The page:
VIRTUES OF KNIGHTHOOD (Part fifteen)


Virtue 9: Humility

Young men, in the same way, be submissive to those who are older. All of you, clothe yourselves with humility toward one another, because, “God
opposes the proud but gives grace to the humble.” Humble yourselves, therefore, under God’s mighty hand, that he may lift you up in due time. —1 Peter 5:5-6
As a prisoner for the Lord, then, I urge you to live a life worthy of the calling you have received. Be completely humble and gentle; be patient,
bearing with one another in love. Make every effort to keep the unity of the Spirit through the bond of peace. —Ephesians 4:1-3
For by the grace was given me I say to every one of you: Do not think of yourself more highly than you ought, but rather think of yourself with sober judgment, in accordance with the measure of faith God has given you. —Romans 12:3
In God’s eyes, humility is defined as simply putting ourselves completely under His mighty hand: “Humble yourselves in the sight of the Lord, and he shall lift you up” (James 4:10). Biblical humility can also be defined by pride, which is the perfect opposite of humility:
God opposes the proud but gives grace to the humble (James 4:6).
Though the Lord is on high, he looks upon the lowly, but the proud he knows from afar (Psalm 138:6).
For whoever exalts himself will be humbled, and whoever humbles himself will be exalted (Matthew 23:12).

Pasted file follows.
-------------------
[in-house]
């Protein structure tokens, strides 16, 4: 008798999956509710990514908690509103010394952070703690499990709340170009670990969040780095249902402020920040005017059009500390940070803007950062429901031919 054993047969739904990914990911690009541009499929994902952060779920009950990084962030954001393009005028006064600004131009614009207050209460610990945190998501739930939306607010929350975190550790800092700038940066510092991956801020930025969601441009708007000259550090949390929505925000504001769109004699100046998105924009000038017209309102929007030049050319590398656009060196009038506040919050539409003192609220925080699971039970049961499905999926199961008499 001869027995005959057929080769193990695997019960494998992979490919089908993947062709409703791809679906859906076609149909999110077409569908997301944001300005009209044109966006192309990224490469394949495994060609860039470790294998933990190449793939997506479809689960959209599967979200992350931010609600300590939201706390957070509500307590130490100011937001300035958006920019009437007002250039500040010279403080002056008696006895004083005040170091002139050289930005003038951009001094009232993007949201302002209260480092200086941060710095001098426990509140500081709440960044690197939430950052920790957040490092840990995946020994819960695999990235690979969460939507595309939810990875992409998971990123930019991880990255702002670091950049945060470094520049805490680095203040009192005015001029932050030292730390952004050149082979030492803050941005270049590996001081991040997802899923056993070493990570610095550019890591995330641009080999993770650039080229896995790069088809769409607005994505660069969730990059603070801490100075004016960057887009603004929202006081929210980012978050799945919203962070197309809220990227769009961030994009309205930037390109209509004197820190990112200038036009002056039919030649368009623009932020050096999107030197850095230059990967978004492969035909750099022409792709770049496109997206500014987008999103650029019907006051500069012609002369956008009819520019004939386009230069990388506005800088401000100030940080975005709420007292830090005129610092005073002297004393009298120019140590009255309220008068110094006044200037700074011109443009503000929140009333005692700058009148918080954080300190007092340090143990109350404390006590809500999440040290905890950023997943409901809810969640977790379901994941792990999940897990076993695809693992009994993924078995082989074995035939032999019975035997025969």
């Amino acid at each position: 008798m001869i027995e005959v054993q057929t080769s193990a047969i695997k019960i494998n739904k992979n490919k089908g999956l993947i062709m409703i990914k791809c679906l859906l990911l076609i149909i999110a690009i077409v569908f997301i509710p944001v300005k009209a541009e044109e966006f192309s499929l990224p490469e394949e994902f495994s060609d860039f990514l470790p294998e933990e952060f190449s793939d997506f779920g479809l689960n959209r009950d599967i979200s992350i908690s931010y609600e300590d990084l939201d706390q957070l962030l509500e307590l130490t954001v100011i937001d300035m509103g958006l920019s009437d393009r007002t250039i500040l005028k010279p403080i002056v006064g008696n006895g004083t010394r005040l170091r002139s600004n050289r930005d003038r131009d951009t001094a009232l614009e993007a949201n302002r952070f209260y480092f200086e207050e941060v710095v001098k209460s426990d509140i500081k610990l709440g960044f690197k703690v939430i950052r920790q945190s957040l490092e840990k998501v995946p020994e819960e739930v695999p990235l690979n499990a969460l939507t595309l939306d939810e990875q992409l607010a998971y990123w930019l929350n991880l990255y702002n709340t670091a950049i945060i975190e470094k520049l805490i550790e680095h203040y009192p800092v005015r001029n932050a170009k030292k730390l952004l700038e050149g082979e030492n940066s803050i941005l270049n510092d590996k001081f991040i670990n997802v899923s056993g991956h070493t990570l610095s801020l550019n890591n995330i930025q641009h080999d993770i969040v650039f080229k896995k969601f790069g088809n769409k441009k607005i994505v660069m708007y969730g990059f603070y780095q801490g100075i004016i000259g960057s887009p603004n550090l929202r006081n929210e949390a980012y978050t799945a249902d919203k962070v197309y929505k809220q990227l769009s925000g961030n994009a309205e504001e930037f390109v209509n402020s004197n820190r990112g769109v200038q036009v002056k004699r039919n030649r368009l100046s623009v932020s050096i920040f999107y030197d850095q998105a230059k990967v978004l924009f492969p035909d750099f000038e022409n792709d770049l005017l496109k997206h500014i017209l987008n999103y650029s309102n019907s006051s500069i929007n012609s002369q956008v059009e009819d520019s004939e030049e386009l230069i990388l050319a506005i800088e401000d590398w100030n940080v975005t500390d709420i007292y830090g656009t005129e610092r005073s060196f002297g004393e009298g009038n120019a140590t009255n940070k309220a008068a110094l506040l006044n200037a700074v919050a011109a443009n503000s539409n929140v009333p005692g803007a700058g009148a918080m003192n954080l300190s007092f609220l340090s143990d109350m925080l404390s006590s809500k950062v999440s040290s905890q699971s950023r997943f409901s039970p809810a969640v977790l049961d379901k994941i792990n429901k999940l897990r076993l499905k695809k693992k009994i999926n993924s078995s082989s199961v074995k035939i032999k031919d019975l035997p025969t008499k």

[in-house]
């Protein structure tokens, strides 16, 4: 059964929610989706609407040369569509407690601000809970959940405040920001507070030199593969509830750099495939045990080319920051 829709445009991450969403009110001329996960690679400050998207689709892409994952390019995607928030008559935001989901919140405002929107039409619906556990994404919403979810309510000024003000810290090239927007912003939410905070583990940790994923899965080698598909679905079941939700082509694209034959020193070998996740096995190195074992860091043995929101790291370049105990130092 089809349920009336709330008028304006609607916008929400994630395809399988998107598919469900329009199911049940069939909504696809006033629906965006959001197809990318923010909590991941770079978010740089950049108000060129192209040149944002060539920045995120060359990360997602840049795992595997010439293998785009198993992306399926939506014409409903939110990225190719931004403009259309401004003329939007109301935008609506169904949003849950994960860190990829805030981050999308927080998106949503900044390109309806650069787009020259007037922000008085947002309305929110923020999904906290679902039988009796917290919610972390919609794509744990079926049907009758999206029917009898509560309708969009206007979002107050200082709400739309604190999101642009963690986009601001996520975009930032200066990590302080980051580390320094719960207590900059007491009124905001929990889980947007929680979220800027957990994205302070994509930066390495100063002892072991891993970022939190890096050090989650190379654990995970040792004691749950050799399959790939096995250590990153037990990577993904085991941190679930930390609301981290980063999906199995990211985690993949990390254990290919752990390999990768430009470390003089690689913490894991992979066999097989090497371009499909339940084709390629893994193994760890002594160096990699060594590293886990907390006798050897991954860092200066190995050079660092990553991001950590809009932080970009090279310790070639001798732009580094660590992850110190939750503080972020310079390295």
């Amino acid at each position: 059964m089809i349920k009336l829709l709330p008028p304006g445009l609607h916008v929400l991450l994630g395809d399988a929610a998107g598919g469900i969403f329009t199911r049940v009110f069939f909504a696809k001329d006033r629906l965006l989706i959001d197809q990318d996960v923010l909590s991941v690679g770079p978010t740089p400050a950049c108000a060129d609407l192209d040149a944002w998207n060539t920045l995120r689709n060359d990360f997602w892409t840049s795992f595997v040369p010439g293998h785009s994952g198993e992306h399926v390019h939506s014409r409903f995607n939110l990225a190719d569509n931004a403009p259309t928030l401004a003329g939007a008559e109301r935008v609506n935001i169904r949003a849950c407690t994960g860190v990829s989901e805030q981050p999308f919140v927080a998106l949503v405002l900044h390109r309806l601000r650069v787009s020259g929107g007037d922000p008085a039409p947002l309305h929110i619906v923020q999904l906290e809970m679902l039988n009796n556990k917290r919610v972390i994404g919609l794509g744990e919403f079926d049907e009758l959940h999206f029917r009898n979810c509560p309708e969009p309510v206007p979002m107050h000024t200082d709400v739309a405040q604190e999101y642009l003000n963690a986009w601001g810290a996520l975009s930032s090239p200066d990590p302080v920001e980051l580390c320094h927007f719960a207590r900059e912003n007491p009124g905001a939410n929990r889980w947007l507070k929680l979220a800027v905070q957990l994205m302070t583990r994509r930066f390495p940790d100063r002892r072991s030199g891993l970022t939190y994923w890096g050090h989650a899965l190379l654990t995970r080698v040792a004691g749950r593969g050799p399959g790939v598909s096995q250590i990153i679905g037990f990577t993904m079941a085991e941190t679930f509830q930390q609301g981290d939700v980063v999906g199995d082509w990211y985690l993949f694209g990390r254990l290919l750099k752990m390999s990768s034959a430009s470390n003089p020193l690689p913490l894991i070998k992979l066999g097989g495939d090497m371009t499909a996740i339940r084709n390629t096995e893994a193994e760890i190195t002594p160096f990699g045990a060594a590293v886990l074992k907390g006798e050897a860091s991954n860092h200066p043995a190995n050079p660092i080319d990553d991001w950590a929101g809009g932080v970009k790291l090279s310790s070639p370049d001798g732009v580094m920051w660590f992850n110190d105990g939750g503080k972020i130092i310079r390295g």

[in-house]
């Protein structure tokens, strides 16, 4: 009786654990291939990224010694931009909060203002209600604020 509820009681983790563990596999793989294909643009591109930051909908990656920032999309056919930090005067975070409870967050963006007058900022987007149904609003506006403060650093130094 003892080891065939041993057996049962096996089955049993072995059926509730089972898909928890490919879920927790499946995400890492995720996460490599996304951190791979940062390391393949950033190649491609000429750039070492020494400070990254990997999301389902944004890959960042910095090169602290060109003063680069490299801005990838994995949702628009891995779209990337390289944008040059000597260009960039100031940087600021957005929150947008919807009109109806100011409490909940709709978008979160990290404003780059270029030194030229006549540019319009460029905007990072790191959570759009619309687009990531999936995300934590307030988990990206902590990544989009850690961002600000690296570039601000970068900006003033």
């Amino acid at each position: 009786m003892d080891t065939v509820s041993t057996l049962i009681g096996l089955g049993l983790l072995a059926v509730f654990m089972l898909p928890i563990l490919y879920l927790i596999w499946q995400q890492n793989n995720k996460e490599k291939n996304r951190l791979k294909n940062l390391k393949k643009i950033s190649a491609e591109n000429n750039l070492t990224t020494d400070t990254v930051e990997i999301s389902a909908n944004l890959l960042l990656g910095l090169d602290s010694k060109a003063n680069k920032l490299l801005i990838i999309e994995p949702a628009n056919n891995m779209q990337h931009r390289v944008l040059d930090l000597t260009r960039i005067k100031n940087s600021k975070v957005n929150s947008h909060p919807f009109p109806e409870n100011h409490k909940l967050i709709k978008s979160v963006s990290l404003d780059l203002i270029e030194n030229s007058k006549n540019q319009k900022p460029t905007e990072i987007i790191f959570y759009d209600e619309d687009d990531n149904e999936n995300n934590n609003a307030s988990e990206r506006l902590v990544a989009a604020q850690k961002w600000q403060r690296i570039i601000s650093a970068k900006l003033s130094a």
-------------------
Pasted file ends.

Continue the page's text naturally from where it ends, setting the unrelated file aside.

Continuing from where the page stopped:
We are humble when we are free from pride and arrogance. And when we are humble, we are ready and available to receive God’s favour and blessing. Pride, on the other hand, puts us on God’s “oppose” list, and He only will know us from “afar.” Being proud has a high price tag!
Sometimes we get caught up in seeking victory in every situation we encounter. We want to win in sports, in work, in life, and even in love. When we lose, disappointment comes. But what about winning and losing from God’s perspective? Does he always want us to walk away with “the big win”? Consider this short lesson from the book of Joshua:
Now when Joshua was near Jericho, he looked up and saw a man standing in front of him with a drawn sword in his hand. Joshua went up to him and asked, “Are you for us or for our enemies?” “Neither,” he replied, “but as commander of the army of the Lord I have now come.” Then Joshua fell facedown to the ground in reverence, and asked him, “What message does my Lord have for his servant?” (5:13-14).
Here Joshua marches off to win another battle when an agent of the Lord greets him and explains that Joshua’s victory is not God’s priority. God’s ultimate plan and victory may not be what we expect.
” There may be many reasons why God does not want us to have the victory in certain situations. Keeping in mind that God always has our own good in mind (Romans 8:28), there may be several reasons why we do not win every battle. Consider these three possible reasons:
1. He wants us to learn humility and be moved to a teachable place in our lives;
2. He wants us to learn practical skills and lessons so we can win the next time we engage in a similar battle; or